ABC's Lisa Stark reports from Washington:
Airline passengers today got a holiday gift from the federal government -- three brand new runways. The new runways at Washington Dulles, Chicago O'Hare and Seattle-Tacoma International officially opened today, just in time for the Thanksgiving and Christmas rush. The Department of Transportation says the new strips will accommodate an extra 330,000 take-offs and landings each year.
That's the good news. The bad news might just be the timing. Airlines -- like the rest of us -- are facing a tanking economy. It means everyone –- from businesses to families –- is taking a hard look at that travel budget and often choosing to stay home. The International Air Transport Association says premium travel, first or business class tickets, plummeted 8% in September from the year before. Economy travel was down too, by 4%. Since then the economy has only gotten worse.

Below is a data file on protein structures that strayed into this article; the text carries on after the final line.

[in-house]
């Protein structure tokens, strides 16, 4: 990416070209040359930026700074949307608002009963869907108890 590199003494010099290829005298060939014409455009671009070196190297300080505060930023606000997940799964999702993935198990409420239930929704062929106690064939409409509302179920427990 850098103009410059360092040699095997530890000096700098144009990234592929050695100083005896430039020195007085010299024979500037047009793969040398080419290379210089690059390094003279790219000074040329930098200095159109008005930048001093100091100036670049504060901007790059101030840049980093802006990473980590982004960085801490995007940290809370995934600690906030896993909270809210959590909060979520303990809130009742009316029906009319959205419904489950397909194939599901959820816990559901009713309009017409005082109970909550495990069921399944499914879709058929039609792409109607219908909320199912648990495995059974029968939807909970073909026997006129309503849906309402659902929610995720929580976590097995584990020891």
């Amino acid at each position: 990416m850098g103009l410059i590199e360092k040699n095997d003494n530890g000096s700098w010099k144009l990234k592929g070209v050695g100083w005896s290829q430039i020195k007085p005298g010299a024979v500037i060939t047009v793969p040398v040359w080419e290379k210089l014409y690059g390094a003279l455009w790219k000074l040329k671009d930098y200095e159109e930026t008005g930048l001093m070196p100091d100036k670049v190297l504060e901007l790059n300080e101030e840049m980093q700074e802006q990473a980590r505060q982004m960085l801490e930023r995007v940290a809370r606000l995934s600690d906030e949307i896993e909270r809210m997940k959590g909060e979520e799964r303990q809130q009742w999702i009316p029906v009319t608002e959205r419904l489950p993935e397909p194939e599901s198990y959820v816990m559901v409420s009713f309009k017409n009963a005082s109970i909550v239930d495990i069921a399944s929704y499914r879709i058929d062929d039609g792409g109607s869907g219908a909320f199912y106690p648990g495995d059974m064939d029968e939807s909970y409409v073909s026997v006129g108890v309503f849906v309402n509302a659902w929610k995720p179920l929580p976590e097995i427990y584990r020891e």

Airlines had hoped to be able to charge top dollar for tickets this fall. They had reduced flights 10 to 12% after a summer of record fuel costs, figuring reduced flights and high demand would lead to higher prices. But now with demand on the decline, airlines are stepping up the bargains, even offering deals during peak holiday travel days.
Some say if the economy continues on its downward spiral, airlines may cut another 5% of flights from their schedules next year.
So while there's little question that new runways are always welcome, and often desperately needed, there arriving at a time when Americans may be more likely to to take to the road than these runway to the skies.
More on the new runways:
*At O’Hare, the nation’s second busiest airport, this is the first new runway since 1971. The FAA says it will slightly reduce delays there, delays that can ripple throughout the country.
*Seattle's new runway took nearly two decades to get built. There was lots of local opposition, as well as environmental reviews. In the past, when visibility was bad the airport couldn’t land planes at both runways because they were too close to each other. Now with the new runway they can keep up a steady stream of landings even in bad weather.
*The new pavement at Dulles, how much it gets used will depend on the growth of passenger demand.